Special Report: Education

Inflated Cost Estimates for School Board Buildings

To the list of flaws in the Board policy, we can add the use a flawed methodology for determining the costs associated with their existing non-instructional facilities.

By Mary Louise Pigott
Published February 15, 2012

One of the chief rationales the Hamilton Wentworth District School Board (HWDSB) has given for initiating what it has dubbed the 'Education Centre Project' is the high cost of maintaining and upgrading its aging non-instructional buildings.

According to a 2007 staff report, replete with loaded language about 'old' buildings (average age 50 years) and imminent 'building failure', the maintenance costs of these buildings was determined using ReCapp (Renewal Capital Asset Planning Process), a Ministry-mandated facilities management software program.

The Ministry mandated its use province-wide in 2005 to ensure consistency in estimated capital renewal costs across all boards.

Unfortunately, as the communities affected by the Dalewood Area Review have discovered, ReCapp is a blunt instrument that bases its building component lifecycle estimates on age alone, with no allowance for quality of materials or construction.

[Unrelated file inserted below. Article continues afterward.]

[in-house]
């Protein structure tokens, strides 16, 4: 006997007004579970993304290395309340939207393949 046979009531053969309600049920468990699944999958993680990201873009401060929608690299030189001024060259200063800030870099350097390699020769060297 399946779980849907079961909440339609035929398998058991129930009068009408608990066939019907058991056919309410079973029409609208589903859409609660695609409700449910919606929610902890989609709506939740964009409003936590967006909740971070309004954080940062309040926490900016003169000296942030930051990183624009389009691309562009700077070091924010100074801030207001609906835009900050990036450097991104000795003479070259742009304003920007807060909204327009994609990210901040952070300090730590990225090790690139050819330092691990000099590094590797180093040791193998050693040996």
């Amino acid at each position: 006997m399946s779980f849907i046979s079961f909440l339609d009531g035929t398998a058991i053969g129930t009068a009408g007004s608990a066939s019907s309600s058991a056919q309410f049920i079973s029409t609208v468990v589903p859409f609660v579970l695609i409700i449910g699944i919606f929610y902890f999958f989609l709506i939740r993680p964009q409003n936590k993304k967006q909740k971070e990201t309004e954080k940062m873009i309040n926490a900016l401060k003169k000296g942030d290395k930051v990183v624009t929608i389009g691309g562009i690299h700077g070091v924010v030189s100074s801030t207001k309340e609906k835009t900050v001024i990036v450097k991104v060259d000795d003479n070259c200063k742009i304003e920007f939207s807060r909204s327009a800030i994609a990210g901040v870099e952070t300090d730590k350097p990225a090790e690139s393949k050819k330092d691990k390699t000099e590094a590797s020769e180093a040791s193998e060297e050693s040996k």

Dalewood Cost Estimate

ReCapp is intended to trigger inspections as building components reach the end of their ReCapp-determined lifecycles.

When it's used to calculate the maintenance and operating costs of existing facilities without the necessary accompanying on-the-ground studies, as it was in the case of the recent Dalewood ARC, it grossly overinflates the costs of keeping older buildings.

In the case of the Dalewood ARC, staff's estimate of the costs of keeping all three schools in our area open were based on ReCapp data.

It included such absurd items as the wholesale replacement of the facade of George R. Allan School (designed by Wm. Palmer Witton, who also designed the James Street Armoury, and one of the finest examples of Collegiate Gothic in the province), terrazzo and hardwood flooring, millwork, ceramics, and glazed wall tiles, and the wholesale replacement of interior staircases.